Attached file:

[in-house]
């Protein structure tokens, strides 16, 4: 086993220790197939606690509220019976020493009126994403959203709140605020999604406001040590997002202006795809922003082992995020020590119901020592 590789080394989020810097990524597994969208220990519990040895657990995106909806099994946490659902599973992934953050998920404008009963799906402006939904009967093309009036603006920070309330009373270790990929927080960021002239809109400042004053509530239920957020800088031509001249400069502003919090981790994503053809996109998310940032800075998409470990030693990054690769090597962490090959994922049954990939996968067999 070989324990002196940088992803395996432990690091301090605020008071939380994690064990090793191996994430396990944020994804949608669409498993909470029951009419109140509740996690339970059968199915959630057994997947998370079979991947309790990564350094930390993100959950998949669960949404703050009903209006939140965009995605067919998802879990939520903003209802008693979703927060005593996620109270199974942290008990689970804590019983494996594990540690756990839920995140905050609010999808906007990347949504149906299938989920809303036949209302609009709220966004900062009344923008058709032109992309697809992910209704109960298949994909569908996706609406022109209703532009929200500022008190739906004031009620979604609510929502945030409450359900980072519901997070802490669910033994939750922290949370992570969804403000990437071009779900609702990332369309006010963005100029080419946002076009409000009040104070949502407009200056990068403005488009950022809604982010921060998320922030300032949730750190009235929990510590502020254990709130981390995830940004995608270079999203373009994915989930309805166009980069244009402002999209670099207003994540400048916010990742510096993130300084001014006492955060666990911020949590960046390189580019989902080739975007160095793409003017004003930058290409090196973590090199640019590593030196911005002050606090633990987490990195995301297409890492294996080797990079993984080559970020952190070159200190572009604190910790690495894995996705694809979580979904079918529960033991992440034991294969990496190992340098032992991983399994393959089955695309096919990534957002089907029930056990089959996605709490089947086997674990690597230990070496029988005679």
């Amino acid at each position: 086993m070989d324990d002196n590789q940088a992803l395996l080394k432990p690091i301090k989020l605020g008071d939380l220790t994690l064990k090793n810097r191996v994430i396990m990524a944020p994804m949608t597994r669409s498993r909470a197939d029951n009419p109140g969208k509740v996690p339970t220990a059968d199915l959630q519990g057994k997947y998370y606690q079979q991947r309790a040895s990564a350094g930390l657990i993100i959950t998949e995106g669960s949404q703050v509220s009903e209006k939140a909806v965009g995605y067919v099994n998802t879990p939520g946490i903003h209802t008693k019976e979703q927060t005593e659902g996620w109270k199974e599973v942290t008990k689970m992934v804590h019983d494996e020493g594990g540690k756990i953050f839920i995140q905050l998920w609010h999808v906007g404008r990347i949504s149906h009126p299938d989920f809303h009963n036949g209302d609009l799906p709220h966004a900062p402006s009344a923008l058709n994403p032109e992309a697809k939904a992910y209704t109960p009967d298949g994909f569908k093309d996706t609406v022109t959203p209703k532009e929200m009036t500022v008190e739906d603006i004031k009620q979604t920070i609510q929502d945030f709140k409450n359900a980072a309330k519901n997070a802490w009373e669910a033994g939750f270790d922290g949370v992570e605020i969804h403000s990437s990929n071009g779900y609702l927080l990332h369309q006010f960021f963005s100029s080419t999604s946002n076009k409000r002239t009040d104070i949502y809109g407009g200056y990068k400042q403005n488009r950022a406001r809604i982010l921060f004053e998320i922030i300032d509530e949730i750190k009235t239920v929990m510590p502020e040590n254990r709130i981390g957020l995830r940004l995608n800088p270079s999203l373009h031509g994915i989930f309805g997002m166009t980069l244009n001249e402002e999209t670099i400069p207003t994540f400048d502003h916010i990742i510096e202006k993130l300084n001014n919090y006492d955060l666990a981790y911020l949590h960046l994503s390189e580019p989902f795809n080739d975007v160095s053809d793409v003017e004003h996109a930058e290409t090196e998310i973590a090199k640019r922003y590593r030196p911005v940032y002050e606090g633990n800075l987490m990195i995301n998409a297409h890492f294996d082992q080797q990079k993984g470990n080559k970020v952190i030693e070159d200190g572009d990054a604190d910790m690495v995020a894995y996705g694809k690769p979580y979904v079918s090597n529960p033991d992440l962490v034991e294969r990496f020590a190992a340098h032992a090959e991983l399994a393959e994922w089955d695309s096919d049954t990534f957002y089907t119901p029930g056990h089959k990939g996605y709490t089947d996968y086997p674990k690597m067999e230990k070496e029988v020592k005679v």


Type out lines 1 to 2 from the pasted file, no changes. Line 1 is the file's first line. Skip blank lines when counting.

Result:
[in-house]
């Protein structure tokens, strides 16, 4: 086993220790197939606690509220019976020493009126994403959203709140605020999604406001040590997002202006795809922003082992995020020590119901020592 590789080394989020810097990524597994969208220990519990040895657990995106909806099994946490659902599973992934953050998920404008009963799906402006939904009967093309009036603006920070309330009373270790990929927080960021002239809109400042004053509530239920957020800088031509001249400069502003919090981790994503053809996109998310940032800075998409470990030693990054690769090597962490090959994922049954990939996968067999 070989324990002196940088992803395996432990690091301090605020008071939380994690064990090793191996994430396990944020994804949608669409498993909470029951009419109140509740996690339970059968199915959630057994997947998370079979991947309790990564350094930390993100959950998949669960949404703050009903209006939140965009995605067919998802879990939520903003209802008693979703927060005593996620109270199974942290008990689970804590019983494996594990540690756990839920995140905050609010999808906007990347949504149906299938989920809303036949209302609009709220966004900062009344923008058709032109992309697809992910209704109960298949994909569908996706609406022109209703532009929200500022008190739906004031009620979604609510929502945030409450359900980072519901997070802490669910033994939750922290949370992570969804403000990437071009779900609702990332369309006010963005100029080419946002076009409000009040104070949502407009200056990068403005488009950022809604982010921060998320922030300032949730750190009235929990510590502020254990709130981390995830940004995608270079999203373009994915989930309805166009980069244009402002999209670099207003994540400048916010990742510096993130300084001014006492955060666990911020949590960046390189580019989902080739975007160095793409003017004003930058290409090196973590090199640019590593030196911005002050606090633990987490990195995301297409890492294996080797990079993984080559970020952190070159200190572009604190910790690495894995996705694809979580979904079918529960033991992440034991294969990496190992340098032992991983399994393959089955695309096919990534957002089907029930056990089959996605709490089947086997674990690597230990070496029988005679």